[Cross-posted to In Medias Res]
Last spring, I taught a short 8-week seminar on “The Politics of Food”. I assigned the students books by Wendell Berry, Marion Nestle, and Eric Schlosser, and had them watch the wonderful rabble-rousing movie Food, Inc. They all produced fine and thoughtful research papers; they were a great bunch of students. But really, the focal point of the whole course was what I christened (in the hopes of making it a regular event) the “Friends University Local Food Tour, Spring 2011”–which consisted of us spending a day traveling to various sites in Hutchinson, Partridge, and Yoder, Kansas, as well as here in Wichita, visiting farms and a nice low-key slaughterhouse, and benefiting greatly from the hands-on knowledge of various homesteaders and nutritionists, including friends like Rachel Murphy and Paula Miller. But above all, we were blessed with the infectious enthusiasm and astonishing connections available through one Leroy Hershberger, Esquire. If this world is to learn anything about the day-to-day realities of adapting to–and rejoicing in–the resources that living and eating in a more limited, more localized–and therefore often healthier and tastier–environment may provide, then we need more men like Leroy.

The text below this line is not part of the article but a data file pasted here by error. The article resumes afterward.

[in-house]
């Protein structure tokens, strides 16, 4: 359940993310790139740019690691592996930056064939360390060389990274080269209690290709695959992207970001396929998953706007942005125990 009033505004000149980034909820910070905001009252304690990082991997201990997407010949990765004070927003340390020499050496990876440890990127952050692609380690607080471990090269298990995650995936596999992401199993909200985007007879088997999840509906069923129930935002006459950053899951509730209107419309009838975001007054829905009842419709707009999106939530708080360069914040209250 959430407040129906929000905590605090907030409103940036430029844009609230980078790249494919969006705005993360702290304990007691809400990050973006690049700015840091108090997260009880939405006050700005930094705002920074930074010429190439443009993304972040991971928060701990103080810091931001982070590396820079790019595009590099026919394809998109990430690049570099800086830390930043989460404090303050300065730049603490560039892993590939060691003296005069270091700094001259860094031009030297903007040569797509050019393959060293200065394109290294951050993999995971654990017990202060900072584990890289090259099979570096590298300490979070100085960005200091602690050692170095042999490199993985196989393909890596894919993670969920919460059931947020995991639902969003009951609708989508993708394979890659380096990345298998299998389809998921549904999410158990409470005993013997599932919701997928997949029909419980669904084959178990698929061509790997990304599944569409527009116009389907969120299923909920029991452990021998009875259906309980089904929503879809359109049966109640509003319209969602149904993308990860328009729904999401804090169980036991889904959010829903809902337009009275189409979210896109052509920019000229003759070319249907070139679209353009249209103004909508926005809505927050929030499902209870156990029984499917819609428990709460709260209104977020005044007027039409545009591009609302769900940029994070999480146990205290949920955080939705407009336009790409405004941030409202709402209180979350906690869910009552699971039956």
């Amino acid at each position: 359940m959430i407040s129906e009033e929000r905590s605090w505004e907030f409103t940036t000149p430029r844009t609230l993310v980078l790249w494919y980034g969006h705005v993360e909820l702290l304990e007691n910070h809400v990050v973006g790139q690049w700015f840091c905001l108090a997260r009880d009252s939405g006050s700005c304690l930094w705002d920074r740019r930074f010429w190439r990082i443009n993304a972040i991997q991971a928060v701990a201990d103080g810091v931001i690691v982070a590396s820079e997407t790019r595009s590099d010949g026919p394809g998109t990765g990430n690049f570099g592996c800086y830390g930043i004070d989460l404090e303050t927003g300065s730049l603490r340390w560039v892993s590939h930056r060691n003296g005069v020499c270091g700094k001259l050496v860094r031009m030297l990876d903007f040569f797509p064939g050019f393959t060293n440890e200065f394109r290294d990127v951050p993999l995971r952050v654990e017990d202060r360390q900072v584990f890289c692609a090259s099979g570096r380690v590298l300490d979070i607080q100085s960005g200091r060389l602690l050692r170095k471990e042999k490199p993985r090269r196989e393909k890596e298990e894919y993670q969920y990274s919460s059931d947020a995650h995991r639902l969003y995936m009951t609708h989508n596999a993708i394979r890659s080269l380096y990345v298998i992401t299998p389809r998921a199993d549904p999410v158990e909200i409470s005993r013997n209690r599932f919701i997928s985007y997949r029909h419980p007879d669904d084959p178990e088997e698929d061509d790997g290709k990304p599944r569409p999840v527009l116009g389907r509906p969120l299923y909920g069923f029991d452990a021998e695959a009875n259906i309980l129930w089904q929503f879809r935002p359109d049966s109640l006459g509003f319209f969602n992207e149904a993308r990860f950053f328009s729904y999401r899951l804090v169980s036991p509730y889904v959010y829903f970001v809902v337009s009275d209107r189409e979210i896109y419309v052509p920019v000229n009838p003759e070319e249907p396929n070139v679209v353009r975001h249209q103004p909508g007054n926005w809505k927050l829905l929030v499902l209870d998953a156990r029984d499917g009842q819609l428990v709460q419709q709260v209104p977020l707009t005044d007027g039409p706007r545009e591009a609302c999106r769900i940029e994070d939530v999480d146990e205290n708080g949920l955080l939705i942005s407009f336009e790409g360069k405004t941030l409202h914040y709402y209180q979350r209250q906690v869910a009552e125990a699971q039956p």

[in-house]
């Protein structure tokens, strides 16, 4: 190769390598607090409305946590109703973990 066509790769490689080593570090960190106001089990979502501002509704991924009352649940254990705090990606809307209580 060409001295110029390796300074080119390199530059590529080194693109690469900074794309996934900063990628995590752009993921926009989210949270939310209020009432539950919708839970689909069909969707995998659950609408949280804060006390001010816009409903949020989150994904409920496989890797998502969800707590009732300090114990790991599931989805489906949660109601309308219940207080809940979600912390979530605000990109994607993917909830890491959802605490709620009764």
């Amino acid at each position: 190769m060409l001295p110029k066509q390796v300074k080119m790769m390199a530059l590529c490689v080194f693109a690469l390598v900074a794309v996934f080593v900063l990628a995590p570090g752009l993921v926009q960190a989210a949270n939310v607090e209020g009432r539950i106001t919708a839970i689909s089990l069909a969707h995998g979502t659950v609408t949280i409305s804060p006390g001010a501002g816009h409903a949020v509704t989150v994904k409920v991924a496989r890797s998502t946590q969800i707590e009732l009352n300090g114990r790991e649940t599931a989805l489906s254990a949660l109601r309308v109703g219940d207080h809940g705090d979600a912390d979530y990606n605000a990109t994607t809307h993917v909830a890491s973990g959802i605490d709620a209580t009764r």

Who is this fellow? Well, let this be an introduction:
I was introduced to Leroy through another friend, Jane Byrnes (a teacher, nutritionist, and political organizer who also shared her expertise with my students and I on our tour), and he’s never failed to surprise me–most particularly with how his expansive and cosmopolitan experiences have lead joyfully him back to living a life and tending to a vocation that some (not recognizing the work and intelligence which go into repairing farm machinery or running a dairy operation) might foolishly label “simple”. Or maybe not foolishly, just unknowingly–the people we visited with on that day a couple of months ago really were practicing, in so many ways, a more simple–more local, more sustainable, more immediate, more practical–way of life than is usually available for office-working residents of suburban and urban environments like myself. It’s just that such simplicity (as I’ve argued many times before) is anything but simple-minded.
Leroy was our guide and cheer-leader as we explored this local food economy nearby us (and we didn’t touch on a tenth of what we could have, especially since we had to pass, for scheduling reasons, on visiting some farmers Melissa and I have built real friendships with over the years), but the real lessons were provided by the many folks we visited with. There was John Miller and his family, who have built a business around growing hydroponic tomatoes; the Loyd Borntrager family, with their dairy and the large customer base they’ve developed of interested, health-conscious folk who travel a good distance for their non-pasteurized milk; Kate Cantfort and her partner, who were raising chickens and cattle on a rotating, environmentally minimum-impact basis on their farmland; and many more. Here’s a few photos, to give you a taste:
Yes, that’s Leroy on the left in the final picture: he brought the whole bunch of us to a delicious luncheon at his parents house. Here’s hoping I, and other students of mine, can have a similar opportunity again…and that, in one way or another, everyone else looking for a little more localism in their life can do the same.